I am inherently an optimistic person. This is my superpower that I can always be positive, 360 days a year. The remaining 5 days I look at my family, who are my source of inspiration. Besides, I am also a very communicative person, if I feel like my mental health is suffering, I take a break, I switch off my phone or even go on a vacation. Otherwise the life that we lead nowadays is so busy, that 7 days a week we do not get time to take breaks. As an entrepreneur, I feel there is not a lot of difference between my personal and professional life. When you are handling a business there is no down time and so, sometimes you have to take those little breaks to declutter. On the other hand when talking about investments, I have a completely different mantra - that is I invest in people. I do not invest in big companies that much, but rather in seed startups. In most of these cases, they do not even have a very well set out product, but then I am investing in the team and there have been times where I have also onboarded these people into my team as well, because the entrepreneurial spirit is very important.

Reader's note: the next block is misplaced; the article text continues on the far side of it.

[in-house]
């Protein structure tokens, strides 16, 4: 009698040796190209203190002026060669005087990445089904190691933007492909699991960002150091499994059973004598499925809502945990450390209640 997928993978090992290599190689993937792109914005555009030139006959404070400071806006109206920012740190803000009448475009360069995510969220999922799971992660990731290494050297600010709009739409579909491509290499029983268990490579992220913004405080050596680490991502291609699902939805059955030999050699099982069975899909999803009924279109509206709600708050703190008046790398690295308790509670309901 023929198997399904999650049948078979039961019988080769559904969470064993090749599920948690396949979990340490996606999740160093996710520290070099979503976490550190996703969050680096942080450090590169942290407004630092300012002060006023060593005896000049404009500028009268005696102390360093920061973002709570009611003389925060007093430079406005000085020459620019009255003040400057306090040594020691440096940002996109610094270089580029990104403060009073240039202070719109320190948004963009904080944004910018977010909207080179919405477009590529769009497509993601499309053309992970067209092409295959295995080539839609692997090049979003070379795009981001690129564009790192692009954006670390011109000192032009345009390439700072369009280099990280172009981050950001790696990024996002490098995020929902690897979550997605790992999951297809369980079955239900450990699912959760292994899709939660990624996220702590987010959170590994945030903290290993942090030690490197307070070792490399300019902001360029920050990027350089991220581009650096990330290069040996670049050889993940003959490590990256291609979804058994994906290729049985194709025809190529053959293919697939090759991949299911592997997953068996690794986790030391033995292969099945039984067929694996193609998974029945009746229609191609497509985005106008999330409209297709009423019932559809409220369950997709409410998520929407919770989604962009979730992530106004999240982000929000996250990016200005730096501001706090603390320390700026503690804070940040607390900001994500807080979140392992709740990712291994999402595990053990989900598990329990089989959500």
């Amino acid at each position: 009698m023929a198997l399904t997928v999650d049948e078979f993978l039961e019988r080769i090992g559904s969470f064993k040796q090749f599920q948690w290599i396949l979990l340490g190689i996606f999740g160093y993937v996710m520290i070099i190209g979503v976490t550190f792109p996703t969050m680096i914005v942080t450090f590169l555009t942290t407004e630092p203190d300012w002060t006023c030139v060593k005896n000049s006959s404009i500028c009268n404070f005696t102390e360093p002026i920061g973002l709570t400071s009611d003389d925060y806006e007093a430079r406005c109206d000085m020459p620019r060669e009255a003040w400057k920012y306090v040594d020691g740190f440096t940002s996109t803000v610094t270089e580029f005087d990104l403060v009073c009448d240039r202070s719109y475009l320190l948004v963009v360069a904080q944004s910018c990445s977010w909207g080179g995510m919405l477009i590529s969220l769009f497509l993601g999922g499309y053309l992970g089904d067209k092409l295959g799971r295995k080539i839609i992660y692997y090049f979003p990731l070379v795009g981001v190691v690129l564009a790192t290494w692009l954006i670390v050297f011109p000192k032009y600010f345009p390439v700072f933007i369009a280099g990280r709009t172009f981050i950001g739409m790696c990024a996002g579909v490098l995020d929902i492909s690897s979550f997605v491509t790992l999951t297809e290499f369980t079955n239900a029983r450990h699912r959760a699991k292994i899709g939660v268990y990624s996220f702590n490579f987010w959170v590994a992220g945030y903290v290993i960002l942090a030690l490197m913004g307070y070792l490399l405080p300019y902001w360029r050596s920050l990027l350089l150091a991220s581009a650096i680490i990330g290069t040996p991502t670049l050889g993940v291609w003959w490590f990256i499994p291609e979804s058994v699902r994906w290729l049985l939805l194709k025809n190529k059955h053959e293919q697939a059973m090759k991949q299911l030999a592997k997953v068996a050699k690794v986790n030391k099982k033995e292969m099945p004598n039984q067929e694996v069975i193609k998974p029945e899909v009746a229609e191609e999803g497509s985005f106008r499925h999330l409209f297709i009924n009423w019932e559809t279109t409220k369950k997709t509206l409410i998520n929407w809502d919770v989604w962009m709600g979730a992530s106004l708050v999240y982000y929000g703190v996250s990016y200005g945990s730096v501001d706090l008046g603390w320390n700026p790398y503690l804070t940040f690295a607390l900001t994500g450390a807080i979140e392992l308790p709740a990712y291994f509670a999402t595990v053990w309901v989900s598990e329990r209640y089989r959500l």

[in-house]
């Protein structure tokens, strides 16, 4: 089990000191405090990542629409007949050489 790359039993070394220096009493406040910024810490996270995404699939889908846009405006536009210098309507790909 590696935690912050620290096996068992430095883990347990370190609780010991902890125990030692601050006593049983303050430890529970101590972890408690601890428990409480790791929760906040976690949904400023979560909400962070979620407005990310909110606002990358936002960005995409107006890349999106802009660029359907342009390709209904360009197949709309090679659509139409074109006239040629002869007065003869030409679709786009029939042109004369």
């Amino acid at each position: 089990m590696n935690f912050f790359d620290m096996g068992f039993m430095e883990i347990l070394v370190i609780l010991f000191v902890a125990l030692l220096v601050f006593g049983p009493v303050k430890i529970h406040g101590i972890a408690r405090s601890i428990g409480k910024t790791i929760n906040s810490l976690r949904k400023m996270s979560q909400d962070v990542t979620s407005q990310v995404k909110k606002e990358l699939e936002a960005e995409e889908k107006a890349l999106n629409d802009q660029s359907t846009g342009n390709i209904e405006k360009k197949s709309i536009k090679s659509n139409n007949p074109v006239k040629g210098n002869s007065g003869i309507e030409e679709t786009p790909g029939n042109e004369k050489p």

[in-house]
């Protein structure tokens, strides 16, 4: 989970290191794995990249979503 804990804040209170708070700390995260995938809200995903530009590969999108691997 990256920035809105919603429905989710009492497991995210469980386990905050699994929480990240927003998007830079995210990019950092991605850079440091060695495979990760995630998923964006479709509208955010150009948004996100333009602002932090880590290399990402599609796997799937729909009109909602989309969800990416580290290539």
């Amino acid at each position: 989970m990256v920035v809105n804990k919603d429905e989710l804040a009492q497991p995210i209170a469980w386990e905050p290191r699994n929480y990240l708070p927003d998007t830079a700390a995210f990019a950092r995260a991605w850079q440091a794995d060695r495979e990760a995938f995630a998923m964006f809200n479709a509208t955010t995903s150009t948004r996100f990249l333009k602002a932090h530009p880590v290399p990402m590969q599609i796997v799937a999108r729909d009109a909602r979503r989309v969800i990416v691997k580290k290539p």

4. Recently you have been seen investing in numerous startup businesses in Bengal, do you think this investment can bring the city at par with other cities like Bangalore, Mumbai or Delhi that offer more promising opportunities?
Just my investments are not enough. The good that is happening here is the ecosystem that we are able to create. Since I came back to India in 2017, I have been focusing on building a startup ecosystem. I believe a nurturing ecosystem goes a much longer way than just individual sideload investments. It's about creating an ecosystem where people can look for co-founders, business partners or markets. So I run this programme called ‘Innovators over Coffee’ that happens on the last Friday of every month. This program serves as a safe place for startup founders and investors to come and talk to each other and also learn from senior entrepreneurs.
Offbeat CCU has also served as a hub for entrepreneurial energy, be it in the space of building a young tech startup, or cultural startup or even comedy. Once or twice a year, we also do bigger events, for example: the Techno India Startup Carnival, which witnessed 550 people attending it live and over a hundred thousand people attending it virtually last year. I do not agree at all with the idea that Kolkata is not a good place for startups. Yes, it may be on that level where the city needs massive funding. There are other cities which are much ahead of us but we are not very far away. I see the future is very bright and I am very optimistic about it. We are also organising a big festival on 29 October 2022 called the CCU Festival. It's a multi-stakeholder festival with numerous people coming together at Talkuthi Convention Centre.
5. This year Techno India is also inaugurating a sustainable Durga Idol. Can you share a few details about that?